Visiting Loved Ones in the Era of COVID-19
To Allow Or Not To Allow - That is the Question
Zainab Al Duhailib and Roman Jaeschke
About the Authors
Zainab Al Duhailib is with the Department of Critical Care Medicine, King Faisal Specialist Hospital and Research Centre, Riyadh,
Roman Jaeschke is with the Department of Medicine, McMaster University, Hamilton, Ontario, Canada.
Submitted: July 2, 2020. Accepted: July 4, 2020. Published: August 27, 2020. DOI: 10.22374/cjgim.v15i3.473
The COVID-19 pandemic has brought numerous challenges
to our hospital units (in our case, the ICU): Some expected –
such as which antiviral, antimalarial, and anti-inflammatory
drugs to use, when to intubate, and how to ventilate? Some less
predictable, not even concerning patients with COVID-19 but,
in retrospect, possibly equally important.
With so much uncertainty about the spread of disease and
concerns about personal protective equipment (PPE) availability,
many health care institutions, out of caution, limited non-
medically related contact with patients and their caregivers, which
frequently included a policy of no hospital visits to patients by
family and friends.
Restrictions concerning visits to health care facilities have
generated a multitude of emotions and opinions. Those following
the news over the last few months have witnessed numerous
pictures of people standing outside the doors and windows of
health care facilities and doing their best to communicate with
their loved ones, the patients, inside a separate room.
Discussions among our colleagues from different institutions
and through the feedback received from families led us to
understand how the importance of physical contact sometimes
superseded the importance of most of the other elements of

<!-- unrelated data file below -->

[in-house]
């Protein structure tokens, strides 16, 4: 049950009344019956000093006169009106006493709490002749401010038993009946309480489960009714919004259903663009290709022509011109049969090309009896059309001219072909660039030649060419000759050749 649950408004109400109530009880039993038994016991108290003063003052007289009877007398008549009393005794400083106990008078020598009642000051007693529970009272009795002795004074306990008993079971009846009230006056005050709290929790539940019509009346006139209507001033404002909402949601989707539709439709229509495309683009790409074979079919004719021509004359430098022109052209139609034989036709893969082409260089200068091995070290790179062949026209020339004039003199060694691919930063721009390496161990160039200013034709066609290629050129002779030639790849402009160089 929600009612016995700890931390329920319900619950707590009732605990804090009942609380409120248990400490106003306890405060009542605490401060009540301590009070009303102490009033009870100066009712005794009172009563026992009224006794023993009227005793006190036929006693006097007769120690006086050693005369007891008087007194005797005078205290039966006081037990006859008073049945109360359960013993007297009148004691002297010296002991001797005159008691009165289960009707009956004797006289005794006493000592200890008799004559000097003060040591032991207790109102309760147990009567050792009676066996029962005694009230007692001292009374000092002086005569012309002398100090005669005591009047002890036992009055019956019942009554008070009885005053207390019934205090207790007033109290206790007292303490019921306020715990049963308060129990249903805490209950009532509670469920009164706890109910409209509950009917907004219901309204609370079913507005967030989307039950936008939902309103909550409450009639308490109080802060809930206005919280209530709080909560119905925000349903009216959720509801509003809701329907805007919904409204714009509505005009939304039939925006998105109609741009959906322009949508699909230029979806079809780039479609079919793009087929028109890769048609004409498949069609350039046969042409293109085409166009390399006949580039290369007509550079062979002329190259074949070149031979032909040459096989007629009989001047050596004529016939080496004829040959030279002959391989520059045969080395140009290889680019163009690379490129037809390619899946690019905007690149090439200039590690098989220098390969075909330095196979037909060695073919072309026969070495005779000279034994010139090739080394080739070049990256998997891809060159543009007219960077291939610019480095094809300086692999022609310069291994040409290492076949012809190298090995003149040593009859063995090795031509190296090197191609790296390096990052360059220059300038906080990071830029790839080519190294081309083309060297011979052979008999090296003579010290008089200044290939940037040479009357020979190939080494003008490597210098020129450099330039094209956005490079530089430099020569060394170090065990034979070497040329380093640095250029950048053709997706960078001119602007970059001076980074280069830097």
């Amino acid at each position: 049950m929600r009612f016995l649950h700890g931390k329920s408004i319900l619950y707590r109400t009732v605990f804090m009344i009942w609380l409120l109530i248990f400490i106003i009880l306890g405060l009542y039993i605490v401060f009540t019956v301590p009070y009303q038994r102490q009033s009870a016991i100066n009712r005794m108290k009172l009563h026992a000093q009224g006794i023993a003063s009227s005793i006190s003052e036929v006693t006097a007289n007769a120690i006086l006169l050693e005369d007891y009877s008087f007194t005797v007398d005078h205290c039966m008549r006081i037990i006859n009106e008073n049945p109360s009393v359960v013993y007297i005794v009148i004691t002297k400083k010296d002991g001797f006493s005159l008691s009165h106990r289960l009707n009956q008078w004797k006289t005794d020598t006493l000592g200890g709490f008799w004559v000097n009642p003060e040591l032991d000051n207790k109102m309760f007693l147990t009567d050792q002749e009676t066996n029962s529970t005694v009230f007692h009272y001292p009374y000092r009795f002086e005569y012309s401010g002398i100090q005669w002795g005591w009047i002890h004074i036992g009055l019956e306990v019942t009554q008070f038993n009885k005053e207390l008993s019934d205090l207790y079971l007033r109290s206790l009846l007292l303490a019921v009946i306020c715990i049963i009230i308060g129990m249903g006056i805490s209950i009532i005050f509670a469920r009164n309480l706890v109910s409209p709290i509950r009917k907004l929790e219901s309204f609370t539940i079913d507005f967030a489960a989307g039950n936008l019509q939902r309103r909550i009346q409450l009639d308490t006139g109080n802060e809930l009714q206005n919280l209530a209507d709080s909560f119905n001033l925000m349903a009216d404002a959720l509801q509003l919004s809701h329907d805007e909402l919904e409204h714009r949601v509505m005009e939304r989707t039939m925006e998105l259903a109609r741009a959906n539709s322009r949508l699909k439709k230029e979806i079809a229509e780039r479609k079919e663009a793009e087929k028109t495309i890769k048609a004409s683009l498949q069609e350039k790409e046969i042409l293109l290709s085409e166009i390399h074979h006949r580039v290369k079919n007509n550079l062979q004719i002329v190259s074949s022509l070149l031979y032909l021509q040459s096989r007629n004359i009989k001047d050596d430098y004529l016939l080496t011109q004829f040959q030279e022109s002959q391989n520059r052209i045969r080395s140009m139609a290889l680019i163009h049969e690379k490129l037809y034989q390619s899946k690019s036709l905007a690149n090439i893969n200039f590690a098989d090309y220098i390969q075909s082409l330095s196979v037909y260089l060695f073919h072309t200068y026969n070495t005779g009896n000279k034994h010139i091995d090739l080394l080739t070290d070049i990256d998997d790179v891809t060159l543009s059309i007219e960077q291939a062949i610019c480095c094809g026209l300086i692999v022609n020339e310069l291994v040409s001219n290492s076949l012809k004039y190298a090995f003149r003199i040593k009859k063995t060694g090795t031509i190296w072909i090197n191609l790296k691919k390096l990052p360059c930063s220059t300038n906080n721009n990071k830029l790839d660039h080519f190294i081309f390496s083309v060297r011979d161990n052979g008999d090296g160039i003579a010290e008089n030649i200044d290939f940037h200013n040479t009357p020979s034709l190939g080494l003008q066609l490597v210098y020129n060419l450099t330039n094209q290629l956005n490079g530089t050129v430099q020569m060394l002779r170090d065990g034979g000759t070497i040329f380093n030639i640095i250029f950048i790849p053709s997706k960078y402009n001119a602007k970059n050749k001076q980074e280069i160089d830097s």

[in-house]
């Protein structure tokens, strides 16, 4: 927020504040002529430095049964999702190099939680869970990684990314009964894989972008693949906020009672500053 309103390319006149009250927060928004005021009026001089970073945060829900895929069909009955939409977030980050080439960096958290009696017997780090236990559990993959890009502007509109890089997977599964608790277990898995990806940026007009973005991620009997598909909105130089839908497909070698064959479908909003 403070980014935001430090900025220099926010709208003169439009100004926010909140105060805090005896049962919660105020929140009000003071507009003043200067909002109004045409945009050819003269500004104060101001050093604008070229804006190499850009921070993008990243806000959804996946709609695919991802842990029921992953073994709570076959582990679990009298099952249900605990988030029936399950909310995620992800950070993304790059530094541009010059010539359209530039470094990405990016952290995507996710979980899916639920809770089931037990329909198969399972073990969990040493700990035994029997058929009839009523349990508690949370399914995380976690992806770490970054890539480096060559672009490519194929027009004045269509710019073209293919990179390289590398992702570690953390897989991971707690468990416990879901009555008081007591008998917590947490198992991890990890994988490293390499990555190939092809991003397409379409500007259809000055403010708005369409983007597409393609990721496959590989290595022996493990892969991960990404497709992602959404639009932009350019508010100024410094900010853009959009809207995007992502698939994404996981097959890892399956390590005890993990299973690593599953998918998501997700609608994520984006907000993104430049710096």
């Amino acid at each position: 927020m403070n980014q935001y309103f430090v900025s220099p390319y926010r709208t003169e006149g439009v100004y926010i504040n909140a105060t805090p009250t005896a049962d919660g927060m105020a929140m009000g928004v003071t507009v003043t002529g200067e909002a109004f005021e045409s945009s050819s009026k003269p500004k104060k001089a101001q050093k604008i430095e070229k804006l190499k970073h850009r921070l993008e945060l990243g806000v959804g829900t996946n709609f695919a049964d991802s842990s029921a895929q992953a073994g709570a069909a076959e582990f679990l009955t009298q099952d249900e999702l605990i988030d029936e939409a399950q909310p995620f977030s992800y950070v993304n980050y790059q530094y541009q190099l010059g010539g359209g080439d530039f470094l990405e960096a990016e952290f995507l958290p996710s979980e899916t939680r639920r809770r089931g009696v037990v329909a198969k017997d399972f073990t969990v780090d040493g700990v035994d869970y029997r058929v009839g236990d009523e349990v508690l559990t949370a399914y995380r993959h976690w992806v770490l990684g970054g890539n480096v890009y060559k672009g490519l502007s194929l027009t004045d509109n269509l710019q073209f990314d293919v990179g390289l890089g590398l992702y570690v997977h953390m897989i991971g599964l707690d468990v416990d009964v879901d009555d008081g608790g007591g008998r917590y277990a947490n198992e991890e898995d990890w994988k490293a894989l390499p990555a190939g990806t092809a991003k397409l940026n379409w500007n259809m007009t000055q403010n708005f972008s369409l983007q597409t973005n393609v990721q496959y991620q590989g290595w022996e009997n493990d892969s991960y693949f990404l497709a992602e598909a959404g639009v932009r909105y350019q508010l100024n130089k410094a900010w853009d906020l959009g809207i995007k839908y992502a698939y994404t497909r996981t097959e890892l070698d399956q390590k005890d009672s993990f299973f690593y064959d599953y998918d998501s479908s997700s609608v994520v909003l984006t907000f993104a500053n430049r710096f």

clinical care we provided.
Against this background, we explored the way people
perceive hospital visits in the era of COVID-19 and possible
future pandemics. This effort was not designed to find out
what is right; we do not have the methods or the data to find
an answer to that question. Our goal was to explore what we
Using the MetaClinician® survey platform, we asked two
questions in a survey that was distributed to an interprofessional
sample of international work colleagues:
Assume your ICU patient does not have COVID-19, but
some other patients in the unit do. Many COVID-19 cases
originate in health care settings (true). Some families tell
us not allowing visits causes suffering (true). How should
we behave, and how could we ease the pain during this
pandemic or the next? Let’s learn from each other. Please
provide your ideas in the feedback section.
The second question was identical, except the hypothetical
patient had COVID-19.
The responses included:
We should not allow visits to areas with COVID-19 patients.
We should make exception for patients who are very
likely to die.
We should allow periodic visits (for example, weekly)
using all required precautions (PPE).
Families should have the rights to visit periodically (using
required PPE); we should figure out how to do it safely.
Within one week, we received over 100 total responses from
nurses (approximately 40%), physicians (approximately 60%),
and isolated responses from pharmacists, physiotherapists,
and respiratory therapists. Although most responses came
from Ontario, clinicians from 6 countries outside of Canada
The Table 1 depicts the range of responses to our questions
concerning visits to ICU patients with COVID-19:
Canadian Journal of General Internal Medicine
26 Volume 15, Issue 3, 2020
Duhailib and Jaeschke
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